However I just wanted to record what a wonderful but contradictory country Turkey can seem to the visitor. Aside from the hassling street traders who shout 'yes please!' at anyone looking remotely like a visitor, the people are extremely warm and welcoming. Travelling with a baby boy seems to bring out the best in people and I have lost count of how many warm words and smiles we have received in the last week.

Turkey is 99 % muslim yet the state is strongly secular, a conflict that persists to this day. Despite being in the middle of Ramadam the cafes and restaurants on the Agean coast where we are staying are still thronged with diners, Turk and foreigner alike.

This does not seem a completely free country. The army is very strong with a visible garrison in most towns and rather bizarrely the BBC and Times websites are both censored in this internet cafe (a website with a picture of Atatürk appears when typing those web addresses). However CNN, the Telegraph and many others are freely available. I fail to understand what is going on here.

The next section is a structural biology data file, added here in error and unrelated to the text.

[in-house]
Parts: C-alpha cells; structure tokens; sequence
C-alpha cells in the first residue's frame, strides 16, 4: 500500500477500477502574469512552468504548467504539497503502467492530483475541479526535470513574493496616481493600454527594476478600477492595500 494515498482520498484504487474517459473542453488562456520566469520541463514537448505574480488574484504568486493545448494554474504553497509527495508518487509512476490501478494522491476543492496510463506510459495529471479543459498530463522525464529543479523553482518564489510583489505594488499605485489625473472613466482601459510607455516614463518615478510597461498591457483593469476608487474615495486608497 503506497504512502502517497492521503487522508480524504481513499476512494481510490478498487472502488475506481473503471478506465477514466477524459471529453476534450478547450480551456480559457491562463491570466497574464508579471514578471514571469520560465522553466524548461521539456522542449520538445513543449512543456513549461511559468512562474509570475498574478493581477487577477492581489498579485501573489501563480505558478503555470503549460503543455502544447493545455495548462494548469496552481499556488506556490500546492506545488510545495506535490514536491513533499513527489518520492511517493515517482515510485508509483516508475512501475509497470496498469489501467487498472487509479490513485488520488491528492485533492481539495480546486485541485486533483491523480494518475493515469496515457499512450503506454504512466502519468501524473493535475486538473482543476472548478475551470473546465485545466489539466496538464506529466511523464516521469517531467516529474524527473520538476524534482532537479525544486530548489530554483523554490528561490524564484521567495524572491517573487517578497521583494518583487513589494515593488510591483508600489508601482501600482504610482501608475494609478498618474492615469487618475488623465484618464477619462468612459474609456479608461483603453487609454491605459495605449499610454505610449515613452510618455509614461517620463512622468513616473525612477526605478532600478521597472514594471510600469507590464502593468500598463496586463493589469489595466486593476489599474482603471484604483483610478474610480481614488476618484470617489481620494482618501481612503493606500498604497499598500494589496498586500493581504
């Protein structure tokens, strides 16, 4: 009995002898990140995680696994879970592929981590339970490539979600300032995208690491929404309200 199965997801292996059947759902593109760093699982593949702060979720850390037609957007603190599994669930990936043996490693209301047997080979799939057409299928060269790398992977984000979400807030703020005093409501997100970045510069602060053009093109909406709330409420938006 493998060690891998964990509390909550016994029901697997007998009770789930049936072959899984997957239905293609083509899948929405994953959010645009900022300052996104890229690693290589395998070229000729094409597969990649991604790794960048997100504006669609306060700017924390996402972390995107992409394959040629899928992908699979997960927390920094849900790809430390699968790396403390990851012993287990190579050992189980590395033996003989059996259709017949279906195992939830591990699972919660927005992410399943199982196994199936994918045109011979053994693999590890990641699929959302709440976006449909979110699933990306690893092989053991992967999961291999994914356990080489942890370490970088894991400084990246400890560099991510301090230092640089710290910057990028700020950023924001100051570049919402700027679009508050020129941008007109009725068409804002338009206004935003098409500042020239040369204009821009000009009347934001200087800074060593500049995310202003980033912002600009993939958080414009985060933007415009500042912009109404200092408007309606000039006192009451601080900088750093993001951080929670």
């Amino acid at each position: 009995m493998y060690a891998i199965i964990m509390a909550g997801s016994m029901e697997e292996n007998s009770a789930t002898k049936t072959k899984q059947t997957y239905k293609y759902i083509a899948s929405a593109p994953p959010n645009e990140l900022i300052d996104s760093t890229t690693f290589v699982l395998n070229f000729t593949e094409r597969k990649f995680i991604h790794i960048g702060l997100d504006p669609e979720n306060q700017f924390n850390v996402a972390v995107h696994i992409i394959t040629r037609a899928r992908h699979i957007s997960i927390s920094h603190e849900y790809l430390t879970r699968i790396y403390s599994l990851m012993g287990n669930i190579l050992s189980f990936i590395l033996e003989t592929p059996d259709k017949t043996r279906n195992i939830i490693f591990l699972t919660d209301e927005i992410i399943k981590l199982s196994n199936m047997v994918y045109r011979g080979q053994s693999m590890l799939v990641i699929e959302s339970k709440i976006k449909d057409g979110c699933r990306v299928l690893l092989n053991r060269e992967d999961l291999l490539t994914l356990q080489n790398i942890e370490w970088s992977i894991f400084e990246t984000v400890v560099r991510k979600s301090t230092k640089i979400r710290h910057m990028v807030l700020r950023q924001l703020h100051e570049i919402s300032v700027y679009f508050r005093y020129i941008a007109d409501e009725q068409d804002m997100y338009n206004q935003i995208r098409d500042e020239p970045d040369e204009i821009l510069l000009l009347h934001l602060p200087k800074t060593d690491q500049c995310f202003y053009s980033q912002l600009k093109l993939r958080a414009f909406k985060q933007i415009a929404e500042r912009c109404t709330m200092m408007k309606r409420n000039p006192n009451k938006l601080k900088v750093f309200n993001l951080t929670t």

Another point is this is a much fought over land. What is now Turkey was once Greek or Roman. I will not attempt to summarise the history but historic sites such as Ephesus and the seven churches of the revelation are all to be found close to the Agean coast.

Overlooking all this is Atatürk who founded the modern state of Turkey in 1923. His portrait, often complete with cigarette, can be found in every cafe, shop or establishment you visit.

Superficially at least, this is first and foremost the land of Atatürk and everything else (whether Islam, commerce, terrorism, tourism,nationalism and a range of unstable neighbours) is less apparent in a host of inconsistencies.

Hopefully back with some photos of this interest country next week.

Monday, September 15, 2008

Putting the "Free" back into the Free Market

A hard day in the office for some in London today